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Review of the Research Program of the FreedomCAR and Fuel Partnership: Third Report
ing new sources for them can be important components of the U.S. energy options and clearly are important national issues.
In addition to energy considerations, the U.S. transportation sector accounts for about 28 percent of total U.S. emissions of carbon dioxide (CO2), an important greenhouse gas. Concerns about climate change and reducing greenhouse gas emissions have been receiving extensive attention from the administration, Congress, the states, and the Intergovernmental Panel on Climate Change as well as a number of other countries. Legislation has been under consideration by Congress for dealing with CO2 and other greenhouse gas emissions. Developing vehicles with improved fuel economy that use petroleum-derived gasoline or diesel fuel, or that can use non-petroleum-based energy (e.g., hydrogen fuel, biomass-based fuels, or electricity), have the potential to reduce greenhouse gas emissions from the transportation sector in addition to reducing the nation’s dependence on petroleum (NAS/NAE/NRC, 2009a,b; NRC, 2009a).
As President Bush said in his 2001 State of the Union address, hydrogen, as an energy carrier, would have many advantages if it could be developed for the mobility market. However, the challenges of doing so are great. The FreedomCAR and Fuel Partnership was established to address these challenges and to advance the technology enough so that a decision on the commercial viability of hydrogen vehicles can be made by 2015. This report reviews the status and progress of this Partnership. In addition, as discussed in this report, increasing attention under President Obama’s administration is being directed toward the use of electricity to power light-duty vehicles with emphasis on plug-in hybrid electric vehicles (PHEVs) and all-electric vehicles (or battery electric vehicles [BEVs]).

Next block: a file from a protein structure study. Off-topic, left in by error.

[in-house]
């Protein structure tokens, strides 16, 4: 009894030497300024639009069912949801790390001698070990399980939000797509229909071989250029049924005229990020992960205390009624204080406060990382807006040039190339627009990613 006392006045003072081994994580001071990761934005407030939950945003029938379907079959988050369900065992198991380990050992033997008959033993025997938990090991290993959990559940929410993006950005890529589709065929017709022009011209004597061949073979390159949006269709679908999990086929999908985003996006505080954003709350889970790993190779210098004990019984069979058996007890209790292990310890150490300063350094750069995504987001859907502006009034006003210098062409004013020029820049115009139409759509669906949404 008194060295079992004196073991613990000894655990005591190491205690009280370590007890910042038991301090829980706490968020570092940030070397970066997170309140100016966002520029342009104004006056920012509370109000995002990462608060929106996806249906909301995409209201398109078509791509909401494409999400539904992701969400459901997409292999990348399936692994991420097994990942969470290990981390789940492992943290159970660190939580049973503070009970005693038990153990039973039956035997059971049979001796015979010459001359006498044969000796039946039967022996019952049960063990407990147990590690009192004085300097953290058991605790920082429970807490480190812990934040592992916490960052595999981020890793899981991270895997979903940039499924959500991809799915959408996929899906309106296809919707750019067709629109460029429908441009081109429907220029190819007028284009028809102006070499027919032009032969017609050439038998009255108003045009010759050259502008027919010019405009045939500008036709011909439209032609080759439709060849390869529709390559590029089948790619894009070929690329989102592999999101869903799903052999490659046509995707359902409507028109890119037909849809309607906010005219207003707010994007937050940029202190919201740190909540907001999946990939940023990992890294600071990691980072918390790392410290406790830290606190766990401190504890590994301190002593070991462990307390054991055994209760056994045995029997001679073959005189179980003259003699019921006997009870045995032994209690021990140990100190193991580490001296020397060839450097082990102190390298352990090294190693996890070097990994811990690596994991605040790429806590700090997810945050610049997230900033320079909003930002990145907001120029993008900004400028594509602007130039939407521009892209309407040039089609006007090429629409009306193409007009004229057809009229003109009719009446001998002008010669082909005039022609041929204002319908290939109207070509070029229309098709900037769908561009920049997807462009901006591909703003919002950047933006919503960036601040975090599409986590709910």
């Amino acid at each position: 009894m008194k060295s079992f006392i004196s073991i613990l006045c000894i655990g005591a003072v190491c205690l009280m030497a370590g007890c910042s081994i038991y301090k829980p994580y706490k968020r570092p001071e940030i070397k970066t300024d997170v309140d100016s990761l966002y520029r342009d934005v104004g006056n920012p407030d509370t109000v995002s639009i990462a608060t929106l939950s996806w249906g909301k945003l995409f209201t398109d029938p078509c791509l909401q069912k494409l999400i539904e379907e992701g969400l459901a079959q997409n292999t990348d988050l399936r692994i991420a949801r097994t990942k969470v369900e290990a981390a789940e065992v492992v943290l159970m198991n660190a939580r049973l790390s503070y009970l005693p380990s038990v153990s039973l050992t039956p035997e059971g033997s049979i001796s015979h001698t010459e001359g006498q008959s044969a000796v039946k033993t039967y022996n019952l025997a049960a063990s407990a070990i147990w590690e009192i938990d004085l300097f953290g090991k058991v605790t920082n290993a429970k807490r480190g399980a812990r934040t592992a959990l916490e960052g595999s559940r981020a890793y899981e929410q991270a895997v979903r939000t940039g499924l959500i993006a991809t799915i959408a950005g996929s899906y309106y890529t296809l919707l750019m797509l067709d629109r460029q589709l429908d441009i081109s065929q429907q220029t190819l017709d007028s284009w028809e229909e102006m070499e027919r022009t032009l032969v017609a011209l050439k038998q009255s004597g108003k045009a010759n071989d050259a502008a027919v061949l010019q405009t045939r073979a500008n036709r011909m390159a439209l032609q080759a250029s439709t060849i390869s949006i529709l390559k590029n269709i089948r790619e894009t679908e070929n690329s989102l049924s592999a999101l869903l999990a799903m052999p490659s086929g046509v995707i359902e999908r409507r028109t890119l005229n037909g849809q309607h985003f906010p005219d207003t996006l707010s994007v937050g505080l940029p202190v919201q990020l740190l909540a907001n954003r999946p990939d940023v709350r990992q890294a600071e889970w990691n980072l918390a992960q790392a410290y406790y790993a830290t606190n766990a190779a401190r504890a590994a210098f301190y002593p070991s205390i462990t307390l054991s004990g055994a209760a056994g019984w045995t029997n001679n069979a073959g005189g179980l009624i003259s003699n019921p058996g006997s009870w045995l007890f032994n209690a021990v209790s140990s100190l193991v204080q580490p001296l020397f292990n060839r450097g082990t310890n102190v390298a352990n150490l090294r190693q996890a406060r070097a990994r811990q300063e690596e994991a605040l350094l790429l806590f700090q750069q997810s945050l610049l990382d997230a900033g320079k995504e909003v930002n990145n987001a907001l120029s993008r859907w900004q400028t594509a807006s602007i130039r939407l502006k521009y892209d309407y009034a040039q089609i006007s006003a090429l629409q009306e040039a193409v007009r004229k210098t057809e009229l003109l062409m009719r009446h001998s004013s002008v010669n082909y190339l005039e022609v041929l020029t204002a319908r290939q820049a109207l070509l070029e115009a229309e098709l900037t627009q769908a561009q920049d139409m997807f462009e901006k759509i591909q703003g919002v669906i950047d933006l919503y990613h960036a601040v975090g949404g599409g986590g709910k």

The U.S. Department of Energy (DOE) has been involved for more than 30 years in research and development (R&D) programs related to advanced vehicular technologies and alternative transportation fuels. During the 1990s, much of this R&D was conducted under the Partnership for a New Generation of Vehicles (PNGV) program. This initial peacetime government/auto industry partnership was formed between the federal government and the auto industry’s U.S. Council for Automotive Research (USCAR).2 Building on the PNGV program, in January 2002, the Secretary of Energy and executives of DaimlerChrysler, Ford,
USCAR, which predated PNGV, was established by Chrysler Corporation, Ford Motor Company, and General Motors Corporation. Its purpose was to support intercompany, precompetitive cooperation so as to reduce the cost of redundant R&D, especially in areas mandated by government regulation, and to make the U.S. industry more competitive with foreign companies. Chrysler Corporation merged with Daimler Benz in 1998 to form DaimlerChrysler. In 2007, DaimlerChrysler divested itself of a major interest in the Chrysler Group, and Chrysler LLC was formed, which is now Chrysler Group LLC.
The PNGV sought to improve the nation’s competitiveness significantly in the manufacture of future generations of vehicles, to implement commercially viable innovations emanating from ongoing research on conventional vehicles, and to develop vehicles that achieve up to three times the fuel efficiency of comparable 1994 family sedans (NRC, 2001; PNGV, 1995; The White House, 1993).